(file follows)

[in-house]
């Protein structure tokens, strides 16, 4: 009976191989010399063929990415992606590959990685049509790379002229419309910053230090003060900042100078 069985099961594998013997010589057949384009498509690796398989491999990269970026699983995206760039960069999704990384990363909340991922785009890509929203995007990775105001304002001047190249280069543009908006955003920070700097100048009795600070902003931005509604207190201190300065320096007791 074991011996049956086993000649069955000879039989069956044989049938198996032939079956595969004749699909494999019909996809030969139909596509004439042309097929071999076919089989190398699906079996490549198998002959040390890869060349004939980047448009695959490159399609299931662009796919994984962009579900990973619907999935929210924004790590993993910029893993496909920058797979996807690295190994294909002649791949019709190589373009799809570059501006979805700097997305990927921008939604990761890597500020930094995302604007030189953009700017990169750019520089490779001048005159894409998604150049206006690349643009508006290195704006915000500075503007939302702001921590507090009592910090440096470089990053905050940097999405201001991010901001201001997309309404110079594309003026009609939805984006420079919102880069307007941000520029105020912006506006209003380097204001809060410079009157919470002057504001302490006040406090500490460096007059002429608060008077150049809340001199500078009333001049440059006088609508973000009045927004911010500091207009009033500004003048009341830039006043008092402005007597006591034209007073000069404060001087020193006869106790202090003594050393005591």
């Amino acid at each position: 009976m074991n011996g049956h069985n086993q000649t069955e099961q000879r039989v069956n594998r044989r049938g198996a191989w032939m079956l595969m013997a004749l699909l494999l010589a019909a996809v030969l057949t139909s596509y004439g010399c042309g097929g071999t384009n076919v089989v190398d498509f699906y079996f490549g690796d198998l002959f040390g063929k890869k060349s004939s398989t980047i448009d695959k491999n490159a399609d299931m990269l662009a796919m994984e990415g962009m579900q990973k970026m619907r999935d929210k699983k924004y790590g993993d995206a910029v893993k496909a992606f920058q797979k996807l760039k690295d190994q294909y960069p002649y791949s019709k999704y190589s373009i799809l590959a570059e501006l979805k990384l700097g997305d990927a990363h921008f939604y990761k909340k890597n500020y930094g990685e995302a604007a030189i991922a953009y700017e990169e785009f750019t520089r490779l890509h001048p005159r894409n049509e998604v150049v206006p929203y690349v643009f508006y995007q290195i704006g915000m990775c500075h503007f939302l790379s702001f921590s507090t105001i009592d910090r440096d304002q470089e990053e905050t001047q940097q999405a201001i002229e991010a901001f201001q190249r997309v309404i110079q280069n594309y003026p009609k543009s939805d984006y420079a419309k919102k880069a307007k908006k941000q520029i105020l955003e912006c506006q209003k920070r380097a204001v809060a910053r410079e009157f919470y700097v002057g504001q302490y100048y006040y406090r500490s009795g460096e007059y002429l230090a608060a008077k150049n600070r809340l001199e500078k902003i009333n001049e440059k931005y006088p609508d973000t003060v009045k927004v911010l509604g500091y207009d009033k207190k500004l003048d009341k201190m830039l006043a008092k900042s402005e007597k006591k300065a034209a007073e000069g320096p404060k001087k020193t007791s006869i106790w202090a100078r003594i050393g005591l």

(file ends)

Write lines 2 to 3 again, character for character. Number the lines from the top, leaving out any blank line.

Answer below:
């Protein structure tokens, strides 16, 4: 009976191989010399063929990415992606590959990685049509790379002229419309910053230090003060900042100078 069985099961594998013997010589057949384009498509690796398989491999990269970026699983995206760039960069999704990384990363909340991922785009890509929203995007990775105001304002001047190249280069543009908006955003920070700097100048009795600070902003931005509604207190201190300065320096007791 074991011996049956086993000649069955000879039989069956044989049938198996032939079956595969004749699909494999019909996809030969139909596509004439042309097929071999076919089989190398699906079996490549198998002959040390890869060349004939980047448009695959490159399609299931662009796919994984962009579900990973619907999935929210924004790590993993910029893993496909920058797979996807690295190994294909002649791949019709190589373009799809570059501006979805700097997305990927921008939604990761890597500020930094995302604007030189953009700017990169750019520089490779001048005159894409998604150049206006690349643009508006290195704006915000500075503007939302702001921590507090009592910090440096470089990053905050940097999405201001991010901001201001997309309404110079594309003026009609939805984006420079919102880069307007941000520029105020912006506006209003380097204001809060410079009157919470002057504001302490006040406090500490460096007059002429608060008077150049809340001199500078009333001049440059006088609508973000009045927004911010500091207009009033500004003048009341830039006043008092402005007597006591034209007073000069404060001087020193006869106790202090003594050393005591």
């Amino acid at each position: 009976m074991n011996g049956h069985n086993q000649t069955e099961q000879r039989v069956n594998r044989r049938g198996a191989w032939m079956l595969m013997a004749l699909l494999l010589a019909a996809v030969l057949t139909s596509y004439g010399c042309g097929g071999t384009n076919v089989v190398d498509f699906y079996f490549g690796d198998l002959f040390g063929k890869k060349s004939s398989t980047i448009d695959k491999n490159a399609d299931m990269l662009a796919m994984e990415g962009m579900q990973k970026m619907r999935d929210k699983k924004y790590g993993d995206a910029v893993k496909a992606f920058q797979k996807l760039k690295d190994q294909y960069p002649y791949s019709k999704y190589s373009i799809l590959a570059e501006l979805k990384l700097g997305d990927a990363h921008f939604y990761k909340k890597n500020y930094g990685e995302a604007a030189i991922a953009y700017e990169e785009f750019t520089r490779l890509h001048p005159r894409n049509e998604v150049v206006p929203y690349v643009f508006y995007q290195i704006g915000m990775c500075h503007f939302l790379s702001f921590s507090t105001i009592d910090r440096d304002q470089e990053e905050t001047q940097q999405a201001i002229e991010a901001f201001q190249r997309v309404i110079q280069n594309y003026p009609k543009s939805d984006y420079a419309k919102k880069a307007k908006k941000q520029i105020l955003e912006c506006q209003k920070r380097a204001v809060a910053r410079e009157f919470y700097v002057g504001q302490y100048y006040y406090r500490s009795g460096e007059y002429l230090a608060a008077k150049n600070r809340l001199e500078k902003i009333n001049e440059k931005y006088p609508d973000t003060v009045k927004v911010l509604g500091y207009d009033k207190k500004l003048d009341k201190m830039l006043a008092k900042s402005e007597k006591k300065a034209a007073e000069g320096p404060k001087k020193t007791s006869i106790w202090a100078r003594i050393g005591l």